2002: A golf playland in the Georgia hills

By Chris Hodenfield

Lake Oconee, Ga.

In America we’re accustomed to seeing some gleaming piece of fabulousness constructed where once was acres of nothingness. Disneyland was built on an orange grove, Las Vegas was built on desert scrub and Adam Sandler’s career was built on his wit. So what are we to make of Lake Oconee, which is now being trumpeted as a “golfer’s paradise,” a dream destination, even though it is located in the rambling hills of middle Georgia, in what was not long ago one of the state’s poorest counties?

The Georgia hills should be the ideal playland for a golf course, actually, when you think of the outpost that represents the ideal for a lot of high rollers, Augusta National. When the Reynolds Plantation people draped their four shining courses around the pine hills and shorelines of Lake Oconee, they certainly had the Augusta National ideal in mind. When you stand on a tee box almost anywhere on their newest showpiece, the Rees Jones-designed Oconee course, and see the snow-white bunkers garlanding the rolling hills, you can only think of that hilly major site just 90 miles to the east. Every April, when the azaleas are blooming and Masters fever is in the air, a sort of golf frenzy echoes through Lake Oconee’s pines.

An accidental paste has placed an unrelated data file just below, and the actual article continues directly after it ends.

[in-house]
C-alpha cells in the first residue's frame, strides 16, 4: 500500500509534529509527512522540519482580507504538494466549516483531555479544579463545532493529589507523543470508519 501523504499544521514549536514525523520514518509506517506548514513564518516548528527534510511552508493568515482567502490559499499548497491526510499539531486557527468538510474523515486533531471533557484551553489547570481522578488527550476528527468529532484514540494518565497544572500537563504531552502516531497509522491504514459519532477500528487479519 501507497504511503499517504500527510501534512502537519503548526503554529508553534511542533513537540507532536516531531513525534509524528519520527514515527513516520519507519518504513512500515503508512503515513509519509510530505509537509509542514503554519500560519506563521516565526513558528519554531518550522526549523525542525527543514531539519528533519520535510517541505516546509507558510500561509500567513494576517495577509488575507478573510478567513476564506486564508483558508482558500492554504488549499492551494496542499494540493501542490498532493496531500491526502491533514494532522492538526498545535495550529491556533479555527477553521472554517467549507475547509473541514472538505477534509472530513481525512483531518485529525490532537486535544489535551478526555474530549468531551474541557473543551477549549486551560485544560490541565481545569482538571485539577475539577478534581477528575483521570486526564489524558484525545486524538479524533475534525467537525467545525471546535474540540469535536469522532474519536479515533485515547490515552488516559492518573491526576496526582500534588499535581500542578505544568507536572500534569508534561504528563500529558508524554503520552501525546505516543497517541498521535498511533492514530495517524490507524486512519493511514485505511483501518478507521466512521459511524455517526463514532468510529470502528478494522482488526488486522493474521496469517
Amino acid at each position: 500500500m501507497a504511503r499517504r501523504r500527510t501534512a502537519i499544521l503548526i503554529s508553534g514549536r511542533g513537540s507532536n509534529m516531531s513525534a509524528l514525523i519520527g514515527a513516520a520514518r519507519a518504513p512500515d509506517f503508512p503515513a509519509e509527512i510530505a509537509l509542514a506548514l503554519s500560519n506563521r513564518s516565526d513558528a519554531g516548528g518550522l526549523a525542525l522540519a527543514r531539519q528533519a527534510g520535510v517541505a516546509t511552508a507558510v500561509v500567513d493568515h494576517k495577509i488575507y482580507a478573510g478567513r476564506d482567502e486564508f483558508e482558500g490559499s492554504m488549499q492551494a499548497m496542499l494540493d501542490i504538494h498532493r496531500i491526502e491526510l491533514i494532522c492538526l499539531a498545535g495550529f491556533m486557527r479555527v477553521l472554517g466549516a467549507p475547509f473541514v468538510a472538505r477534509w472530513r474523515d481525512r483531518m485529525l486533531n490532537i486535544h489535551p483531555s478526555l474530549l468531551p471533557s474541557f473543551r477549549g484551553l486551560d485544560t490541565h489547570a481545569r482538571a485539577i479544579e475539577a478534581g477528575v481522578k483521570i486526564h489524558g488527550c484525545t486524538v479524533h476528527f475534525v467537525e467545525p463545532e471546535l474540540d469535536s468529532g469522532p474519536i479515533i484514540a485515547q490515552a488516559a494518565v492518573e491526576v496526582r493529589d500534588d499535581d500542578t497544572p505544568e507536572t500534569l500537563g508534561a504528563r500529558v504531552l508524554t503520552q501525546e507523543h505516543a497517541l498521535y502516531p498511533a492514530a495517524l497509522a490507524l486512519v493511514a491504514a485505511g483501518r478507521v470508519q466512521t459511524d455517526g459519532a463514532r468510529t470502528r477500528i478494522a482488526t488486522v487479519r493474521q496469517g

At other times, it is such a resolutely quiet place you can hear the blood squirting in your temples. The night sky has the kind of depth you never see near a city. For Atlantans 90 minutes to the west whose lives are now defined by the city’s vicious traffic, this is Elysium. Here, after all, is a destination that boasts a castle like the Ritz-Carlton and, outside the gates, offers not so much as a supermarket.